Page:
Nothing could show how reflexively-low politicians rate such matters than the way Congress has lolligagged over re-establishing its own scientific and technical advisory apparatus, which the Republicans tore down way back in 1995, at the start of the Neocon era. In my “Suggestions to the New Congress” I listed several quick and easy ways the Democrats, under Nancy Pelosi, might show themselves staking ground as champions of reason. Indeed, many of those recommended steps President Bush could neither obstruct nor veto! Alas, they have done nothing.

Still, every year, an ever-growing (and disproportionately influential) layer of educated people complain about one aspect of this - and every - flawed U.S. election. How absurd it is for an advanced nation, a purported leader of civilization, to choose new leaders without ever debating issues of technology and science. Sure, consultants shrug this aside as the fixation of a narrow interest group - a pointy-headed, over-educated, boffin elite.

Except let’s note: that same patronizing, know-nothing attitude has been a key attribute of the Republican veer into the dark side. The role of science and technology in decision-making has proved crucial - by its glaring absence from consideration during the Bush Administration’s misgoverning of America.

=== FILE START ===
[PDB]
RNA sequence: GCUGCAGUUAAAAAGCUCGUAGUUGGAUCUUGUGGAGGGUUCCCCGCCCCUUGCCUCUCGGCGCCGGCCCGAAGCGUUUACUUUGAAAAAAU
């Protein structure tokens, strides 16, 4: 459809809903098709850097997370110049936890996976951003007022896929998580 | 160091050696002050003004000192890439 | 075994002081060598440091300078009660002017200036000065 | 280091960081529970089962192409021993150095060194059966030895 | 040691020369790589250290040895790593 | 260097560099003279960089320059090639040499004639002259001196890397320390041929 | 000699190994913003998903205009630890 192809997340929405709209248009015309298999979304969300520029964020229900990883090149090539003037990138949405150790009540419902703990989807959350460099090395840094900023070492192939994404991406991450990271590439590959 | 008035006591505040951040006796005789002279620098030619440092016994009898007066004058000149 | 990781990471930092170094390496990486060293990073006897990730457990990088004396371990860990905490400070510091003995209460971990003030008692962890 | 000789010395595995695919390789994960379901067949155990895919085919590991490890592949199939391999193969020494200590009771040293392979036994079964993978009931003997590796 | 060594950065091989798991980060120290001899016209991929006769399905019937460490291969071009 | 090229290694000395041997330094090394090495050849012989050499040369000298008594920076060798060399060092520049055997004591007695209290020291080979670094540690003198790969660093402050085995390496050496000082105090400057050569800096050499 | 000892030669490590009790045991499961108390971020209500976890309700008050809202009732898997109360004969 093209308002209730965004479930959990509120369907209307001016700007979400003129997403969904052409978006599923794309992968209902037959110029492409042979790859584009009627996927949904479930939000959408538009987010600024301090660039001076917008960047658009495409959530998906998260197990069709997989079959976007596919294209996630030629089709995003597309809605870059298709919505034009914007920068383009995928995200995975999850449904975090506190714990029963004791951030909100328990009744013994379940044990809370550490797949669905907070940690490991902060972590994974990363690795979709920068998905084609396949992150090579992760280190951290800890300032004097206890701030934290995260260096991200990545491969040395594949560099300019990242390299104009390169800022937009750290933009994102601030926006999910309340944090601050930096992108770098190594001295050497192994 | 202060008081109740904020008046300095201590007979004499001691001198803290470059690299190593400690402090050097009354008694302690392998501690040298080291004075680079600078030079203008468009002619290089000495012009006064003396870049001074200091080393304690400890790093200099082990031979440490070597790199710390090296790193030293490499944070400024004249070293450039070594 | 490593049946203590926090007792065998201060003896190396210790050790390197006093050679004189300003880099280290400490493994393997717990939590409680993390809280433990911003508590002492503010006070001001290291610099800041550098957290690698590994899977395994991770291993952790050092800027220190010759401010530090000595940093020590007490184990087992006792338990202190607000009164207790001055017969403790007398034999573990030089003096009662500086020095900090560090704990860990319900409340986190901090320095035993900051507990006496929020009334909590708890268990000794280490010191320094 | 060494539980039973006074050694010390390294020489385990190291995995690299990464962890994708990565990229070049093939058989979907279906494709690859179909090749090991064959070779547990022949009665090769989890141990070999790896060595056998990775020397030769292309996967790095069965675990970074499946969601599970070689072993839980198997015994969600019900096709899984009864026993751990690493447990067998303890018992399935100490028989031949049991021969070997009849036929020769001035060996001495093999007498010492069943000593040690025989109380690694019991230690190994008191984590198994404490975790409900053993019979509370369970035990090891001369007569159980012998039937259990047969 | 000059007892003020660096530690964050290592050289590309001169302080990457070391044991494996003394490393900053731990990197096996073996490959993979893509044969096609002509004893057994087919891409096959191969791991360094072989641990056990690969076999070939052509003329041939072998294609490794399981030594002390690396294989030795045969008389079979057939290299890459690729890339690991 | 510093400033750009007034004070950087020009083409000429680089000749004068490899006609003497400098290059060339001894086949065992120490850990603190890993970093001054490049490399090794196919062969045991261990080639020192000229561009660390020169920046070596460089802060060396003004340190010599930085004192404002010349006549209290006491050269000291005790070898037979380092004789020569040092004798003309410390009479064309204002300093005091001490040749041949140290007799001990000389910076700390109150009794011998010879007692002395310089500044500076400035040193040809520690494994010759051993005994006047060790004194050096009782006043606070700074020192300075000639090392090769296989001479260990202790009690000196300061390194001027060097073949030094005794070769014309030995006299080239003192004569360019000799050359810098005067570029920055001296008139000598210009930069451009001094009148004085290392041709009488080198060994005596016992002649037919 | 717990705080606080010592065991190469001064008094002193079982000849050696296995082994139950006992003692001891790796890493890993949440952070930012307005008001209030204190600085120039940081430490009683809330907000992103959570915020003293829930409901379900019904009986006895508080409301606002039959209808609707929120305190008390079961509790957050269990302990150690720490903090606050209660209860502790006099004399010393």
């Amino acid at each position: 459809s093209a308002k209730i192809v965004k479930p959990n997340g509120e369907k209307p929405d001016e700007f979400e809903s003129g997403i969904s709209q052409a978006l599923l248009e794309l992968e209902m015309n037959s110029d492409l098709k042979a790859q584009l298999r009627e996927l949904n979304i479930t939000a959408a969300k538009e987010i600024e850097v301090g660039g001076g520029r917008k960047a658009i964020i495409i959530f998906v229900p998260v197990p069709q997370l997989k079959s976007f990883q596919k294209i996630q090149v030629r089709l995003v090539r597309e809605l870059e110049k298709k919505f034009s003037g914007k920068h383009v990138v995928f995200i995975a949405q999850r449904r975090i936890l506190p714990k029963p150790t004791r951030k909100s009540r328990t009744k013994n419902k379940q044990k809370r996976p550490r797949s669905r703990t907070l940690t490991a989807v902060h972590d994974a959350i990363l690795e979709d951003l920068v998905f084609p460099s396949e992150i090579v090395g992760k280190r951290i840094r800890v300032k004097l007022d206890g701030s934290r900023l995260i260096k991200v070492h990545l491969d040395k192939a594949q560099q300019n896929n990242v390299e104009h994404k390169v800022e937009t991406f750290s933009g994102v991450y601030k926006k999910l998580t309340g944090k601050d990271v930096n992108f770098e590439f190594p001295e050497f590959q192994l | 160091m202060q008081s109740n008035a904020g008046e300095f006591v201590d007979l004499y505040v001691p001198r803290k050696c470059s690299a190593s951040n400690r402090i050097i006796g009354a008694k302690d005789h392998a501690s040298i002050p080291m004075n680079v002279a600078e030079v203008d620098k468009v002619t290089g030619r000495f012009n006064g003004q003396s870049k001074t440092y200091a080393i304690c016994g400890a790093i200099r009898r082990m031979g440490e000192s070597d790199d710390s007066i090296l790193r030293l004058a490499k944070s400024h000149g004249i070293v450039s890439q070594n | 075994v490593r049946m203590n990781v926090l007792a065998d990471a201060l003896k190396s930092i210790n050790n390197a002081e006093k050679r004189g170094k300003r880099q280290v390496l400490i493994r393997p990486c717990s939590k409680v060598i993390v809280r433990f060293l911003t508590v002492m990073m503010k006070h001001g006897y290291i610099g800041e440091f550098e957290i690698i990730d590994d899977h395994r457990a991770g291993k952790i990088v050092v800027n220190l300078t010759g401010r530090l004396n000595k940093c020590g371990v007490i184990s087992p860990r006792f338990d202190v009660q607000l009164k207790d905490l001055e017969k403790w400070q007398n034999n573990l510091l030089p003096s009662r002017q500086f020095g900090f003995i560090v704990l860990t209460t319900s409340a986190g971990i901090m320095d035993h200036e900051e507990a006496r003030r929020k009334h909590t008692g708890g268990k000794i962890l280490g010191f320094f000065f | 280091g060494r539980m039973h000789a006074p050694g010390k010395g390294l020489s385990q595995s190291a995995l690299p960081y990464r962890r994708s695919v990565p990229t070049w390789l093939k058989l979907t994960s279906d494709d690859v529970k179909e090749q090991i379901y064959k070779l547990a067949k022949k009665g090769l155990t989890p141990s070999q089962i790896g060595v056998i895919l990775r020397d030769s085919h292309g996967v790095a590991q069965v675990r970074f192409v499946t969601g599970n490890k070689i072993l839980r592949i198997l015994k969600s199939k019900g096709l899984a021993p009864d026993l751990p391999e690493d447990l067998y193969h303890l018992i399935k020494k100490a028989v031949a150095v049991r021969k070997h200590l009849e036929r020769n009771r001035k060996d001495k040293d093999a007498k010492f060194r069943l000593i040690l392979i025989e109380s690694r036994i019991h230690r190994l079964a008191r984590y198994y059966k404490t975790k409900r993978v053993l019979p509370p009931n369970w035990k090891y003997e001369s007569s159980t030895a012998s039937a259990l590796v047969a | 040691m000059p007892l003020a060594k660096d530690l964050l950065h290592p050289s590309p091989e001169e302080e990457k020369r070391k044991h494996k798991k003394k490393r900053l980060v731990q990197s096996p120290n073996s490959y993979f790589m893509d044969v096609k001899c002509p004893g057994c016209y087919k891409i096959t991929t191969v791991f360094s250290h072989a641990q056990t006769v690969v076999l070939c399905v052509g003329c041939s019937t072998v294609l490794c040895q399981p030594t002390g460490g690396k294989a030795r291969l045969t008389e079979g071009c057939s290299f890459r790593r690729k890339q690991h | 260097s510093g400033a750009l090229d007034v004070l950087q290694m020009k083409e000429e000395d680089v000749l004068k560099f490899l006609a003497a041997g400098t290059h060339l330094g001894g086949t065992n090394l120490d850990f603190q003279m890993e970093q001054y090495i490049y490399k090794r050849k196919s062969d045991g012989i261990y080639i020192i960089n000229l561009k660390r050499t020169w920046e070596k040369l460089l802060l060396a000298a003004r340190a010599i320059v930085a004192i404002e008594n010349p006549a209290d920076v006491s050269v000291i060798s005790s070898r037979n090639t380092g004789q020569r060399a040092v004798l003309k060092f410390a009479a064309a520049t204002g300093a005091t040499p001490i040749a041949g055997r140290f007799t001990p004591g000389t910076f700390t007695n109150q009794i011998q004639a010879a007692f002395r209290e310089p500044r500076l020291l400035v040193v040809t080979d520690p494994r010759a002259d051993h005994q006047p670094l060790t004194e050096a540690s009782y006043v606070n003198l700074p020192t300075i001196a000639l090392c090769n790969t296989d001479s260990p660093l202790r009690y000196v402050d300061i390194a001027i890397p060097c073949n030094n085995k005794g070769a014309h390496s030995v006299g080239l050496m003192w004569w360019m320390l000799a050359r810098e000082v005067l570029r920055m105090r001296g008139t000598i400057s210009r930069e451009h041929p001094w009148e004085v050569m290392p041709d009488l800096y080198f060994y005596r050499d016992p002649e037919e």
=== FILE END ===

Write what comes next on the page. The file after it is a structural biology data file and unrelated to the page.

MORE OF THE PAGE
Indeed, despite still being the party supported by the poor, the Democrats have surged ahead of the GOP in average education levels, a shift that merits close attention. The well-educated in America are forming an ever larger pool (one that has especially come out for Obama, this year). It is a massive group, demographically similar (for the Democrats) to the fundamentalist Christian community (for Republicans). If the fundamentalists can gat at least lip service from GOP office-seekers, then should not educated America get - and demand - the same thing from Democrats?

There is a third reason to boost this issue toward at least a middle burner. A matter of simple self-identity. America did better, as a nation, when it thought of itself as a nation of science. When it took pride in its leadership in forward thinking. When it considered the quest something very close to sacred. I have been promoting this issue for quite some time. Now have a look at -- Making Science a Presidential Priority: “Science Debate 2008” wants to put scientific issues front and center in the Presidential race by hosting a debate among candidates.